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Pain Management Doc sold me on SCS; second opinion says I am not a candidate!

AnonymousUserAAnonymousUser Posts: 49,671
edited 06/11/2012 - 8:39 AM in Chronic Pain
My pain management doc gave me a sales pitch about having a spinal cord stimulator implant, handed me the St. Jude DVD & brochures to go through and sold me 100% on it.

I have four bulging lumbar discs, spinal stenosis, and an L3-L4 spondylolisthesis, and for the last 1 1/2 yrs. have been getting treated for back pain with 4 epidurals, physical therapy, a TENS unit, and meds - that included neurontin, which drove me nuts. I asked my pain management doc for an antidepressant that would also treat my pain - like cymbalta - he didn't want to do that because then he wouldn't know if the epidurals were "working" - that he planned to do (another round of 3), but my insurance denied everything submitted after he did one (my 4th) epidural.

I have gotten worse in the past few weeks with constant sharp, burning lumbar pain and within 30 minutes of driving a car, my right leg starts having calf & thigh pain, with numbness and throbbing in my right foot. My right foot also gets "heavy" after very short amounts of walking - and wipes me out; but I can walk on my tippy toes and heels. I don't want this to keep progressing.

The staff and PM doc seemed so disorganized I told my orthopaedic spinal surgeon I wanted to go to someone else, and I did. I have never had a back surgery. I told the "new" pain management doctor about the pain in my right foot and leg after he'd reviewed my MRI's. I said my original PM doc offered me an SCS. The second opinion doctor said, "no way are you a candidate for that; you've never had a failed back surgery." He followed that news with the fact my medical insurance company was tough on approving anything, and would never approve an SCS for me. Second opinion topped it all off by handing me back my co-pay check and said, "I'm sorry, but there really is nothing I can do for you; you have multilevel problems."

The second opinion doc recommended I see a neurologist and get a second opinion; adding that I probably needed surgery. I told him my orthopaedic spinal surgeon didn't want to do surgery unless I had "drop foot". Second opinion said "that's extreme."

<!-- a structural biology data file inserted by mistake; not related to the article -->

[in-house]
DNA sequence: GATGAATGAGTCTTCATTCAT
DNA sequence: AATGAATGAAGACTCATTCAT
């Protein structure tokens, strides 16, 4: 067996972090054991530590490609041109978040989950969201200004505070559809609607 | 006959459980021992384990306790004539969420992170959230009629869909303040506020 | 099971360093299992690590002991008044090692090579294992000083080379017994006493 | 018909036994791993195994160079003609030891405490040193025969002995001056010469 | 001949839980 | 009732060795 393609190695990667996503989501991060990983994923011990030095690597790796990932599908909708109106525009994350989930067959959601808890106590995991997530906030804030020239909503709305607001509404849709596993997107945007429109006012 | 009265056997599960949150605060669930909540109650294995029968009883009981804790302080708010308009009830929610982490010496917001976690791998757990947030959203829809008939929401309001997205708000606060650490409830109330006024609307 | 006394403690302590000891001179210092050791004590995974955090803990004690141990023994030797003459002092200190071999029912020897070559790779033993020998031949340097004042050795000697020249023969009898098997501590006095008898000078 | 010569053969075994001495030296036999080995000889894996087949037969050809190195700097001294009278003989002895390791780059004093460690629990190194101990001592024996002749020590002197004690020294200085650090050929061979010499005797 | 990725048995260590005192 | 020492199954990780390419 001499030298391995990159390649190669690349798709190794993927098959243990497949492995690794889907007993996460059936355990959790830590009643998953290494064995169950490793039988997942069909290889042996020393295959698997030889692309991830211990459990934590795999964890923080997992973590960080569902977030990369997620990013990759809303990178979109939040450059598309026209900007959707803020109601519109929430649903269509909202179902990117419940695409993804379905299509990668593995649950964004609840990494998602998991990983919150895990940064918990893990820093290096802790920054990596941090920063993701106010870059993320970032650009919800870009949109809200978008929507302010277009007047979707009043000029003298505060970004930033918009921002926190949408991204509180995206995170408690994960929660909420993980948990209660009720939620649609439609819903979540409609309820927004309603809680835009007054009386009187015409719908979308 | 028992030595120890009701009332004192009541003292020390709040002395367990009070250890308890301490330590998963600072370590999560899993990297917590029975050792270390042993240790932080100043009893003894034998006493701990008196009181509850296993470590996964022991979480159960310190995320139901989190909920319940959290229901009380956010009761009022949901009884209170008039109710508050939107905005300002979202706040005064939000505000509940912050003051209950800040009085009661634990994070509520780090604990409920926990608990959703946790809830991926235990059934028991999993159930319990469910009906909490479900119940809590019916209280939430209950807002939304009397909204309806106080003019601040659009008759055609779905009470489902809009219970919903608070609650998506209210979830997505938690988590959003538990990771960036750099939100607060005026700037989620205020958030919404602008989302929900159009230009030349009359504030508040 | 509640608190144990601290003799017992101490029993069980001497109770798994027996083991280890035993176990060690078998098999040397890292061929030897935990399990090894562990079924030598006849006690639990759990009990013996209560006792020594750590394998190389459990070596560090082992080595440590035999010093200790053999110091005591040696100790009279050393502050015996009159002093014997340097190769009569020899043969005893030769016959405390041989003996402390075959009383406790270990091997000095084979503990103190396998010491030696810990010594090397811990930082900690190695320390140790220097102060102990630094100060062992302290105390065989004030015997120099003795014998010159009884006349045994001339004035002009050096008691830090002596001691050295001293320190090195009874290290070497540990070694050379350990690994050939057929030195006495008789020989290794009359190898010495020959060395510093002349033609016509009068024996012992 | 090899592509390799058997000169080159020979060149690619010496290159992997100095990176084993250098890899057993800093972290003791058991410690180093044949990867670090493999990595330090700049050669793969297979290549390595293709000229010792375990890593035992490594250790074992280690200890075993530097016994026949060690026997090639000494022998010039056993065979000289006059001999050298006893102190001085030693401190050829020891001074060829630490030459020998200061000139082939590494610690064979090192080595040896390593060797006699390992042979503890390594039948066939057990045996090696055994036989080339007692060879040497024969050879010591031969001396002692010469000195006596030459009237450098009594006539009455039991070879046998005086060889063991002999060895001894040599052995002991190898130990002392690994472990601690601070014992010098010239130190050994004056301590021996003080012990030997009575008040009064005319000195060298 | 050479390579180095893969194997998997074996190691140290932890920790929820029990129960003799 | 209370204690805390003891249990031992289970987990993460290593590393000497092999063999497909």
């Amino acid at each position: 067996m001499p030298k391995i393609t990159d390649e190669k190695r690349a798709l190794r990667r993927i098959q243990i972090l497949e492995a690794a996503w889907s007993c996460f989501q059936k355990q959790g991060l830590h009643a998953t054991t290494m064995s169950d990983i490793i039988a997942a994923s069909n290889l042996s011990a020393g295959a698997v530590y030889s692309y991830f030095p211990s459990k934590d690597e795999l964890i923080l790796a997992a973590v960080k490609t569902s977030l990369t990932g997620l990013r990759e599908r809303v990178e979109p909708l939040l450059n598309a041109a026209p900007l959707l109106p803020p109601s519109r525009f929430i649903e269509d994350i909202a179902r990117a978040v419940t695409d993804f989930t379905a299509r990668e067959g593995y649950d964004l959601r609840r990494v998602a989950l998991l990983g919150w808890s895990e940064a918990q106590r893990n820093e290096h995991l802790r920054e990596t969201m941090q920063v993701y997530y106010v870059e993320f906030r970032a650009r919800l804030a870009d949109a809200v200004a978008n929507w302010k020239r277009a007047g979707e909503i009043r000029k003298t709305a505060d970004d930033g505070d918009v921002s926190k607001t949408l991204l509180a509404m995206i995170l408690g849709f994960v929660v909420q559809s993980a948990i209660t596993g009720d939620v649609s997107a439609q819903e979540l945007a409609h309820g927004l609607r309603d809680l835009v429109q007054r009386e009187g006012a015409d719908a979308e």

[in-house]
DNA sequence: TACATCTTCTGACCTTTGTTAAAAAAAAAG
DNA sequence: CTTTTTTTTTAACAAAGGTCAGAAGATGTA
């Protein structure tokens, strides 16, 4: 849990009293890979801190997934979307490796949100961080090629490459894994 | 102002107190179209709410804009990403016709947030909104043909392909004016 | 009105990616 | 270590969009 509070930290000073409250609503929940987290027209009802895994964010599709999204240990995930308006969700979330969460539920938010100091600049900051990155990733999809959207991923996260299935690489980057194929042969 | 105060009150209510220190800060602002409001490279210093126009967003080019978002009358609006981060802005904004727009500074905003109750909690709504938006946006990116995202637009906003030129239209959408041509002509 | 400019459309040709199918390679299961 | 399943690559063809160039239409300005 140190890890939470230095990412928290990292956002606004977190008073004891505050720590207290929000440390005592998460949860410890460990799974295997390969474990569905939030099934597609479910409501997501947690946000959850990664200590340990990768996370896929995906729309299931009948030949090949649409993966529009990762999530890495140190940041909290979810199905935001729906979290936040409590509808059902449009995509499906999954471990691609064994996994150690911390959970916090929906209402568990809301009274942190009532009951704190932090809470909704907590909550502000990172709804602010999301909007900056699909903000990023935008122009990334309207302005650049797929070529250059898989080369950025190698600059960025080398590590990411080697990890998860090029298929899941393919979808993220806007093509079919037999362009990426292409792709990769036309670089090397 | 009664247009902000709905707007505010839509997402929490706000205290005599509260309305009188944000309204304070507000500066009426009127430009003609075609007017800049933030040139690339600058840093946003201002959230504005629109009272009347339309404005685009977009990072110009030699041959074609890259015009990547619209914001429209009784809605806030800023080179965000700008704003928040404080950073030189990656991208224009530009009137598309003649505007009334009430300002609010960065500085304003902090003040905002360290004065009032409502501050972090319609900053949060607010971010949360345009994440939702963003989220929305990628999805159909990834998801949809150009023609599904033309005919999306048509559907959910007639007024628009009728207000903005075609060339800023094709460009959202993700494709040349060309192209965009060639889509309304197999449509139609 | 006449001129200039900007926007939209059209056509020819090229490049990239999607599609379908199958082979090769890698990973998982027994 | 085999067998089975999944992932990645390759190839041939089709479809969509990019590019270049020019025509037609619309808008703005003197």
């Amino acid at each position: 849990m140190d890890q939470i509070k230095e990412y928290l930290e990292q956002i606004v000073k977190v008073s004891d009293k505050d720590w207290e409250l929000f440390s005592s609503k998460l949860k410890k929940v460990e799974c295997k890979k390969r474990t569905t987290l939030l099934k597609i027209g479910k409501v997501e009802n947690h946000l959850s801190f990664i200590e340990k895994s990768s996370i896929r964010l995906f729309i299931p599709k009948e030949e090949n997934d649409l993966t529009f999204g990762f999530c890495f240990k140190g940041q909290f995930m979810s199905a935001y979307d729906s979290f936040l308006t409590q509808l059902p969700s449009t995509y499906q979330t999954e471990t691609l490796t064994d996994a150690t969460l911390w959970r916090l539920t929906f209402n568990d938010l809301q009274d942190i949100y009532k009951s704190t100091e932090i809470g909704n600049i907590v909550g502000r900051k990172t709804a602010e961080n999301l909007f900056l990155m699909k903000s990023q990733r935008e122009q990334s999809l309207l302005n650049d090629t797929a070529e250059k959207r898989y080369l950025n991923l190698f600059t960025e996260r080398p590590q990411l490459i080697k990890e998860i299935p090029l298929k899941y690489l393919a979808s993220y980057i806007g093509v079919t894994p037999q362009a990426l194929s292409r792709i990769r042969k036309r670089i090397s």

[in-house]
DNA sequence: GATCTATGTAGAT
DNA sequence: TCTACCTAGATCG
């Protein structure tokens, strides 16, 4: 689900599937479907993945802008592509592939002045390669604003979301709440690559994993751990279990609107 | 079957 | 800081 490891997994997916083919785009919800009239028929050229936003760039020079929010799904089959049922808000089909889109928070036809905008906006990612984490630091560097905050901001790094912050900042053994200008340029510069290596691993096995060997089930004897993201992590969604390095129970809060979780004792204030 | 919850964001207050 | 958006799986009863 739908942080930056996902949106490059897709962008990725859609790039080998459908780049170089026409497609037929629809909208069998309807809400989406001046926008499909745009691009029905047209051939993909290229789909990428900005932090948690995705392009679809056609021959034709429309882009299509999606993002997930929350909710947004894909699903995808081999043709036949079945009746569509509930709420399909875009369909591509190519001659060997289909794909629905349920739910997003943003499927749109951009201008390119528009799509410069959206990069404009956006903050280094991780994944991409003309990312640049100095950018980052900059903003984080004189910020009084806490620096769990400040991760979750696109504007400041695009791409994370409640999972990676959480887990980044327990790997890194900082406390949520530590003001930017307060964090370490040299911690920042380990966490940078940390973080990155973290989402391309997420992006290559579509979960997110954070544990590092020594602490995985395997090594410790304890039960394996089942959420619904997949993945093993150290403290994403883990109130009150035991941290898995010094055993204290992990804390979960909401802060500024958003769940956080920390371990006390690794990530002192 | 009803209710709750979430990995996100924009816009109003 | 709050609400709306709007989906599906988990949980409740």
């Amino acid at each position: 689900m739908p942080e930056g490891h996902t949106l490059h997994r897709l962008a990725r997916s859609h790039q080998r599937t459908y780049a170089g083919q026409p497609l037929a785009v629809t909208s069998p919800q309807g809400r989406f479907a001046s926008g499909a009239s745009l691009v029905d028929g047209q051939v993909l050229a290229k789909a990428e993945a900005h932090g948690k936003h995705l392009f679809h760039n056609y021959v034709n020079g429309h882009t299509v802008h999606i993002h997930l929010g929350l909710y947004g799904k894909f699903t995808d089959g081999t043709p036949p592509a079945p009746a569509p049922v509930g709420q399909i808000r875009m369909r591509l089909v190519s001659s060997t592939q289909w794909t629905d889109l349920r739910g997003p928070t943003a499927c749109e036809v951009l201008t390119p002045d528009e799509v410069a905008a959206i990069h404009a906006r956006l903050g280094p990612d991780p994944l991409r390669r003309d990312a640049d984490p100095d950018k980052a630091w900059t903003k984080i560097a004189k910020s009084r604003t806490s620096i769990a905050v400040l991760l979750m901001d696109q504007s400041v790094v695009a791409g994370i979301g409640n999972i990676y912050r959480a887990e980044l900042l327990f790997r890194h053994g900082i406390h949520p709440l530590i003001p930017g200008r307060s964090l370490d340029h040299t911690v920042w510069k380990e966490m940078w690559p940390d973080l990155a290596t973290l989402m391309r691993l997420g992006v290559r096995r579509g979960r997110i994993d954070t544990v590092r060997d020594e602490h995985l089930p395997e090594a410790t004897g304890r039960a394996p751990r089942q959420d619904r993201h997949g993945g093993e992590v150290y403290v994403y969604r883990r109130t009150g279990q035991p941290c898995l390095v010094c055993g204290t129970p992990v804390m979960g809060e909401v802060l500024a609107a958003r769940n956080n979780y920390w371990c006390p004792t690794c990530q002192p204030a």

Why would a Pain Management doc offer me something like an SCS that is really NOT an option??? I figured if my surgeon didn't want to do surgery, the SCS would be a "good thing".


  • First of all, I find it odd that PM #1 wouldn't try Cymbalta because then "he wouldn't know if the epidurals were working". Huh? Maybe then he would know if the Cymbalta would work. There are so many ways to approach pain management. It sounds like PM #1 just wants to do procedures. They are the most lucrative.

    As far as surgery goes, its tough to proceed if "you have multilevel problems". I was told by a non-surgical spine specialist that I had alot wrong with me, so it was hard to tell what was really the source of my pain. When I eventually saw a surgeon, he thought my problem was pretty straight forward; did a laminectomy and fusion and it didn't help my pain. I've read that the biggest reason surgery fails is poor patient selection.

    I now have a spinal cord stimulator and I've asked whether I could have gotten it without going through the surgery (which was brutal). I don't remember what I was told but I think its kind of unusual. At least with a SCS, you really can't come out of it worse off. You will, however, be unable to have any more MRIs.